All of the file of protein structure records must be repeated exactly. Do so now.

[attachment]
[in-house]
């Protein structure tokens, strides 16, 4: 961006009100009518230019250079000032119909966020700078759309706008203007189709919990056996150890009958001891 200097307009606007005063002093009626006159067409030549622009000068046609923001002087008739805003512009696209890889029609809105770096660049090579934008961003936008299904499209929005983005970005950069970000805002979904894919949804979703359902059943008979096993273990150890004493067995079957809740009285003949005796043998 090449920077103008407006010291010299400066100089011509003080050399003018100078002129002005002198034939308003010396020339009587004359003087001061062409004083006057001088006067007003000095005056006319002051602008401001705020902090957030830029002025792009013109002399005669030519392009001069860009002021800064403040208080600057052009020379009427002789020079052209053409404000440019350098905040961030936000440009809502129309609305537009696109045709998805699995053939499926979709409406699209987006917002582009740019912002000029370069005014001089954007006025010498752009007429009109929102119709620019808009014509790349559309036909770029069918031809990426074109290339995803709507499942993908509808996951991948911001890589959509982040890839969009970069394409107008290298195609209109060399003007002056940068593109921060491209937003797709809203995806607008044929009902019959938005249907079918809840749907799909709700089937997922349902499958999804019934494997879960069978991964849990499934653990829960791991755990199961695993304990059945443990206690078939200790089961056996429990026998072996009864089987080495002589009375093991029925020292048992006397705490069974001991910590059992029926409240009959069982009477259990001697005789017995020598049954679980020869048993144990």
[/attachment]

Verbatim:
[in-house]
């Protein structure tokens, strides 16, 4: 961006009100009518230019250079000032119909966020700078759309706008203007189709919990056996150890009958001891 200097307009606007005063002093009626006159067409030549622009000068046609923001002087008739805003512009696209890889029609809105770096660049090579934008961003936008299904499209929005983005970005950069970000805002979904894919949804979703359902059943008979096993273990150890004493067995079957809740009285003949005796043998 090449920077103008407006010291010299400066100089011509003080050399003018100078002129002005002198034939308003010396020339009587004359003087001061062409004083006057001088006067007003000095005056006319002051602008401001705020902090957030830029002025792009013109002399005669030519392009001069860009002021800064403040208080600057052009020379009427002789020079052209053409404000440019350098905040961030936000440009809502129309609305537009696109045709998805699995053939499926979709409406699209987006917002582009740019912002000029370069005014001089954007006025010498752009007429009109929102119709620019808009014509790349559309036909770029069918031809990426074109290339995803709507499942993908509808996951991948911001890589959509982040890839969009970069394409107008290298195609209109060399003007002056940068593109921060491209937003797709809203995806607008044929009902019959938005249907079918809840749907799909709700089937997922349902499958999804019934494997879960069978991964849990499934653990829960791991755990199961695993304990059945443990206690078939200790089961056996429990026998072996009864089987080495002589009375093991029925020292048992006397705490069974001991910590059992029926409240009959069982009477259990001697005789017995020598049954679980020869048993144990």